I could barely eek out a mile.
I thought maybe it was a fluke, so I iced & stretched and did some strength work before trying it again.
I couldn’t even make it down the street – I had to see a doctor.
I hate going to the doctor.
That was about two weeks ago.
Over the last two weeks, I’ve found out that I’ve pretty well damaged my peroneal tendon (which runs from the big toe, through the ankle, to just below your knee).
To explain exactly what’s going on with my ankle – think of wrapping paper ribbon. If you yank it really hard, it doesn’t break or snap – it frays. Instead of a ribbon, that’s my tendon.
I’ve been working with a physical therapist to rehab it pretty aggressively in order to get ready for my next race in Antarctica (and another in New Zealand shortly after).
While we’ve made progress, it’s still not in a place where I can actively put pressure on it or push off of it. In other words – I can barely start running a half mile without it acting up and making me run this awkward-jokey-gait that looks like I’m more of a comedian than an athlete.
After going through the options with my doctor and seeing if there’s anything we can do to speed up recover, the only answer that’s come back is “we need more time.”
I hate that answer.
This weekend, I had to make the tough call to push the Antarctica race and the New Zealand races for the 777 project.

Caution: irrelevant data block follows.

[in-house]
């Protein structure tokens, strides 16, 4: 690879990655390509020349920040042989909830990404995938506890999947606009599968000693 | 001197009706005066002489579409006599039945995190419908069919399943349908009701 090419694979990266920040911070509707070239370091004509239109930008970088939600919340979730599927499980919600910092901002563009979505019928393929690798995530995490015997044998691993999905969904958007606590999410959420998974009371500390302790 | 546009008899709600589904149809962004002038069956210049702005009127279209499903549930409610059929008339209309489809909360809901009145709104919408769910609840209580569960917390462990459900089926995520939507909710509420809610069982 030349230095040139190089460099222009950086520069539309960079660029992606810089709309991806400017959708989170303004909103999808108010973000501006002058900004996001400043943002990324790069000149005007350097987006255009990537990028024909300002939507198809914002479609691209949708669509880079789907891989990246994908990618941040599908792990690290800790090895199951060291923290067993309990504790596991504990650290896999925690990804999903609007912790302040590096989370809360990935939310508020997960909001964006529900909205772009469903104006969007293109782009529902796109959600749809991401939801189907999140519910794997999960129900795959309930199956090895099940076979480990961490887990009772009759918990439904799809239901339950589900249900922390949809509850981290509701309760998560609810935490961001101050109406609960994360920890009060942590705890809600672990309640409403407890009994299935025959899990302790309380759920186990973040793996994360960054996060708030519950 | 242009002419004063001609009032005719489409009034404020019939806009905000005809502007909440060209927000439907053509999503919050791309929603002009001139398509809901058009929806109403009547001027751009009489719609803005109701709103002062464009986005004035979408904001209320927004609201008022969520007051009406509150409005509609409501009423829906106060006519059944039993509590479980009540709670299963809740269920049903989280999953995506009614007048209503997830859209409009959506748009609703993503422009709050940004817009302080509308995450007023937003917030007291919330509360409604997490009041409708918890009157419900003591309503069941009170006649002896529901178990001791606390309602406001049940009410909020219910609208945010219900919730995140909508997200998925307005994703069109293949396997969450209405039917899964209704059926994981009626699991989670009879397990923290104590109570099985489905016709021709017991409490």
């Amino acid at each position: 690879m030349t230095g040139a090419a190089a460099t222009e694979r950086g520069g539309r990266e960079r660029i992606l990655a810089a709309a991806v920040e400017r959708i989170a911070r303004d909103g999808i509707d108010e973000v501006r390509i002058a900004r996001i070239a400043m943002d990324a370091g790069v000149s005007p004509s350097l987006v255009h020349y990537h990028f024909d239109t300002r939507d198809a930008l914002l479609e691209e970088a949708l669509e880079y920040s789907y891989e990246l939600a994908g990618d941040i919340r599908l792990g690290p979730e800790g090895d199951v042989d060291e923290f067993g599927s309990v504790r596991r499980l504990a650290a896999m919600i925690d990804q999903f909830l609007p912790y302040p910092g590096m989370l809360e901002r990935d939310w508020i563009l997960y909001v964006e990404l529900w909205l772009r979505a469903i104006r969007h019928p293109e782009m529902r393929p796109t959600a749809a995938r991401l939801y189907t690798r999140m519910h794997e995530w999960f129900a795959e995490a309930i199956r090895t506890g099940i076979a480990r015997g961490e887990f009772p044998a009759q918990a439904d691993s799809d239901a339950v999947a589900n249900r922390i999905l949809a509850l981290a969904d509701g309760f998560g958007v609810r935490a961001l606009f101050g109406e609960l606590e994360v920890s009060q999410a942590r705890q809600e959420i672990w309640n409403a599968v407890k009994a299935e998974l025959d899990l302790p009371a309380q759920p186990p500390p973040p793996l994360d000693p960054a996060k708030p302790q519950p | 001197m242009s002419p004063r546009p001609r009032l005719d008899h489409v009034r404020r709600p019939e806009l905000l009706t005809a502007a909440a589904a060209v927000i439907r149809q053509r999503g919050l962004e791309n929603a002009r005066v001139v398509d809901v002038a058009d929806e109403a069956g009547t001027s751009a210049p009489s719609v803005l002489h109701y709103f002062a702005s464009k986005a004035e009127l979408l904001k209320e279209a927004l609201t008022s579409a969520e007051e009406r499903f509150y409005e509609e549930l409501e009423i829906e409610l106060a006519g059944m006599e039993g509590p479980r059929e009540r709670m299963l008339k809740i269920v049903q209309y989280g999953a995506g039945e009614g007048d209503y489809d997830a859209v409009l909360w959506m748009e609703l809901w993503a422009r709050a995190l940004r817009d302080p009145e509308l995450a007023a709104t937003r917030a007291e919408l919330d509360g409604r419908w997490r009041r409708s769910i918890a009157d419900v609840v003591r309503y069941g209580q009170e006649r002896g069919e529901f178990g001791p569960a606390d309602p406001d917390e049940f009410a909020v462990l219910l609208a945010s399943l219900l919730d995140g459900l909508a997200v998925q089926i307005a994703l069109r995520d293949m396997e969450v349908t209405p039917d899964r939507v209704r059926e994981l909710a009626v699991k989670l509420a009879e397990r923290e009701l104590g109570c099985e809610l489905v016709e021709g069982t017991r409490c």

I was supposed to be heading to bottom of the earth in 2 weeks to run 63 miles and now I’m going to be sitting in a doctors office moving my foot from side to side.
Bit of a different itinerary eh?
The more challenging your goal, the more unknowns there tend to be. That means the more difficult goal you have, the more you’ll have to recalculate throughout the process.
I’m convinced that one of (if not the most) useful skill in life, entrepreneurship, athletics. Anything. If you want to do the impossible – you gotta recalculate constantly.
The reason is that when you start out – you have such a small idea of what is out there. There’s a ton of known knowns (things you know you know), and known unknowns (things you know you don’t know), but there’s also a ton of unknown unknowns (things you don’t know you don’t know).
You get a goal, make some plans and start working on it, but if you’re a human living in reality with any sort of ambition, it’s not long until the situation changes and you have to start recalculating.